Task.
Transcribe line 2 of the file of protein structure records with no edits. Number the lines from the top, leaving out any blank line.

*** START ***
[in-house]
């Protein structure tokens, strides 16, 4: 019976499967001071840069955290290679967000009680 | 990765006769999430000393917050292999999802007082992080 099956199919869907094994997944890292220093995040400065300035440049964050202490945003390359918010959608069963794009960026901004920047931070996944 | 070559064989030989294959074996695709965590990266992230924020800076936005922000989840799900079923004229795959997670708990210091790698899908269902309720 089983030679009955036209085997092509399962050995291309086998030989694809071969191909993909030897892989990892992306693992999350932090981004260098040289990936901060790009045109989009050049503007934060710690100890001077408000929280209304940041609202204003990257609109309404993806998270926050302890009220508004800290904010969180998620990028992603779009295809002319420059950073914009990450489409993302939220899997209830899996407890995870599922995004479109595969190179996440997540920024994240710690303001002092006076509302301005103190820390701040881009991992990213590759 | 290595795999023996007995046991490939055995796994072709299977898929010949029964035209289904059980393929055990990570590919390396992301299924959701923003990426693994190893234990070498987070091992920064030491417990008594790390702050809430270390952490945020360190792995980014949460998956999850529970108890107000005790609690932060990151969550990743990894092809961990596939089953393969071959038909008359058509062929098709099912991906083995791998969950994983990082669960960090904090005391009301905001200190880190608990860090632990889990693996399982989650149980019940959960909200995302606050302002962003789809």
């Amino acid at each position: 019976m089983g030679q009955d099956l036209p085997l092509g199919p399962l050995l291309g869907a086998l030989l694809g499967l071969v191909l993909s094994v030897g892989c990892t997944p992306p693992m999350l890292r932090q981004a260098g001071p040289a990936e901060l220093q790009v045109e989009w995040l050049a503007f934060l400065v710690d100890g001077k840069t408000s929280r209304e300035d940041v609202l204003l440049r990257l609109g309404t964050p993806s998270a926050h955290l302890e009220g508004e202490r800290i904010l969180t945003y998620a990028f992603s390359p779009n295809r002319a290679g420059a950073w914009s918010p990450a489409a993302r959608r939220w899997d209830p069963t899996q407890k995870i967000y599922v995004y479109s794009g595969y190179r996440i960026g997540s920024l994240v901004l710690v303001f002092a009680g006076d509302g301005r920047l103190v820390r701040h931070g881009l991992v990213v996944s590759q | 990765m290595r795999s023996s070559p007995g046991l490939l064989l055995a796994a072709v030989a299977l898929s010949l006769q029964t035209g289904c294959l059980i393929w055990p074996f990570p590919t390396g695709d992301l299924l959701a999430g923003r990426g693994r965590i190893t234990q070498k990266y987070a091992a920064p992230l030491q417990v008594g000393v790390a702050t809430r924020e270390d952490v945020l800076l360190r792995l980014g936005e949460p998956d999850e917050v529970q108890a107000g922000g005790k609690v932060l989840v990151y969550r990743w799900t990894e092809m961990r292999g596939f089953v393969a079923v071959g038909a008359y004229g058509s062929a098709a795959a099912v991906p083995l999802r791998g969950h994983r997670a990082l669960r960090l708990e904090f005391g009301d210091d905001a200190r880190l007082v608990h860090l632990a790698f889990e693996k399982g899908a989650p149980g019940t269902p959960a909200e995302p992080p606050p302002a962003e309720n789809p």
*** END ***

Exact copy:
């Protein structure tokens, strides 16, 4: 019976499967001071840069955290290679967000009680 | 990765006769999430000393917050292999999802007082992080 099956199919869907094994997944890292220093995040400065300035440049964050202490945003390359918010959608069963794009960026901004920047931070996944 | 070559064989030989294959074996695709965590990266992230924020800076936005922000989840799900079923004229795959997670708990210091790698899908269902309720 089983030679009955036209085997092509399962050995291309086998030989694809071969191909993909030897892989990892992306693992999350932090981004260098040289990936901060790009045109989009050049503007934060710690100890001077408000929280209304940041609202204003990257609109309404993806998270926050302890009220508004800290904010969180998620990028992603779009295809002319420059950073914009990450489409993302939220899997209830899996407890995870599922995004479109595969190179996440997540920024994240710690303001002092006076509302301005103190820390701040881009991992990213590759 | 290595795999023996007995046991490939055995796994072709299977898929010949029964035209289904059980393929055990990570590919390396992301299924959701923003990426693994190893234990070498987070091992920064030491417990008594790390702050809430270390952490945020360190792995980014949460998956999850529970108890107000005790609690932060990151969550990743990894092809961990596939089953393969071959038909008359058509062929098709099912991906083995791998969950994983990082669960960090904090005391009301905001200190880190608990860090632990889990693996399982989650149980019940959960909200995302606050302002962003789809």